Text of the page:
- If he wants to avoid an unprecedented contempt vote before the full House of Representatives, the embattled attorney general must strike a deal with Republicans seeking more documents in an investigation of the failed Fast and Furious gun-tracking operation.
- WBO President Francisco Valcarcel had the fight scored by five independent judges.
- A House committee voted 23-17 to recommend citing Attorney General Eric Holder for contempt, escalating a standoff with the Obama administration and raising the possibility of an unprecedented contempt vote before the full House.
White House Withholds Fast And Furious Documents, Citing Executive Privilege, As Holder Contempt Vote LoomsThe fallout from the failed Fast and Furious program hurtled toward a peak of intensity on Wednesday, as the White House invoked executive privilege in refusing to turn over documents related to the gunrunning program.
- U.S. Attorney General Eric Holder and House Oversight Committee Chairman Rep. Darrell Issa will meet Tuesday, a day before Congressional Republicans are expected to vote on holding Holder in contempt of Congress, without the presence of the House GOP leadership.
- The defense of Jerry Sandusky has focused on inconsistencies in opposing witness testimony and presenting mostly character witnesses.
- A government intelligence-gathering program aimed at overseas terror suspects may be improperly collecting communications from innocent Americans, two Democratic senators warned.
- The Department of Justice is planning to sue Florida for pressing ahead with a sweeping effort to strike noncitizens from the voting rolls.
- The House Oversight and Government Reform Committee will vote on holding United States Attorney General Eric Holder in contempt of Congress -- and more than two dozen of his party colleagues are going to vote with Republicans against him.
- Attorney General Eric Holder assigned two prosecutors to look into the classified document leaks that fed two New York Times articles this past week, further heightening the profile of a debate between Democrats and Republicans about secrecy and the press.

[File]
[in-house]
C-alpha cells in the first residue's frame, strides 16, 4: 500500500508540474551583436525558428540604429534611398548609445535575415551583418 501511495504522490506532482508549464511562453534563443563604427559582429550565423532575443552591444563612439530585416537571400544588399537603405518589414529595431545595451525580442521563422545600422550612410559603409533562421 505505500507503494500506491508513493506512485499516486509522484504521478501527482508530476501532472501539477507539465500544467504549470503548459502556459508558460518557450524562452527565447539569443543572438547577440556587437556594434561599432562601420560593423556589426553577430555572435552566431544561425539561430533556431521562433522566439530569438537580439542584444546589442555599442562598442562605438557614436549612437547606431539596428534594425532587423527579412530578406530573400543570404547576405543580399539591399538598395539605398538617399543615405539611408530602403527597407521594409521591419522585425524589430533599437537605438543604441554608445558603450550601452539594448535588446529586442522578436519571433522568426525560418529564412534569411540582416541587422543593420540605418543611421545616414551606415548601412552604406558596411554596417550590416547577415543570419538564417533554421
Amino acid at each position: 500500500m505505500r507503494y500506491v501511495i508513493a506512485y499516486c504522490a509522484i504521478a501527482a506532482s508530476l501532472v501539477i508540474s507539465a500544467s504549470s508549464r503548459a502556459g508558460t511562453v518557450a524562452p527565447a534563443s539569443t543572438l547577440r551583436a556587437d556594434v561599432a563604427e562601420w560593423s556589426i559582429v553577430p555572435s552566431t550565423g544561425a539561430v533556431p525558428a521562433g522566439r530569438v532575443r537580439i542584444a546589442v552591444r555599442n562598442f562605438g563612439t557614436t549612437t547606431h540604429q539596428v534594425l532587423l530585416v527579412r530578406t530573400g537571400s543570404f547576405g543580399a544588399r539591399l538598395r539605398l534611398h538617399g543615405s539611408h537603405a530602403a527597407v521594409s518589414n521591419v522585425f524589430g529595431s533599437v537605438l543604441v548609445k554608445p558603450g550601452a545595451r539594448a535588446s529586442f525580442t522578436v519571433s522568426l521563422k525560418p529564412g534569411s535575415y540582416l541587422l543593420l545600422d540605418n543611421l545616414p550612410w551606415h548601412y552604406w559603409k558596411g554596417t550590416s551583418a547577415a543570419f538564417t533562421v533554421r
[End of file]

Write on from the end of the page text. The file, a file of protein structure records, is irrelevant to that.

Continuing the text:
- Facebook is working to extend its reach by lifting age restrictions from the site and developing a social network for children that will be monitored by their parents, the Wall Street Journal reported.
- A Chicago police officer tells two NBC journalists in a shocking new video that your first amendment rights can be terminated if you're creating a scene or whatever, going on to tell them that your presence is creating a scene.
- Mexican authorities arrested four members of the Mexican drug cartel the Knights Templar after a series of firebombings that damaged a potato-chip company factory owned by PepsiCo. The firebombings prompted Mexican authorities to beef up security at the factory. This was the first recorded attack on an American firm by a drug cartel in Mexico.
- Shares of Facebook (Nasdaq: FB), the No. 1 social network, rose nearly 5 percent Wednesday despite continuing fallout from its May 17 initial public offering.
- Led by New York's Eric Schneiderman, a group of 23 Democratic and Republican attorneys general asked the U.S. Supreme Court Monday to uphold Montana's ban on direct corporate spending in local campaigns.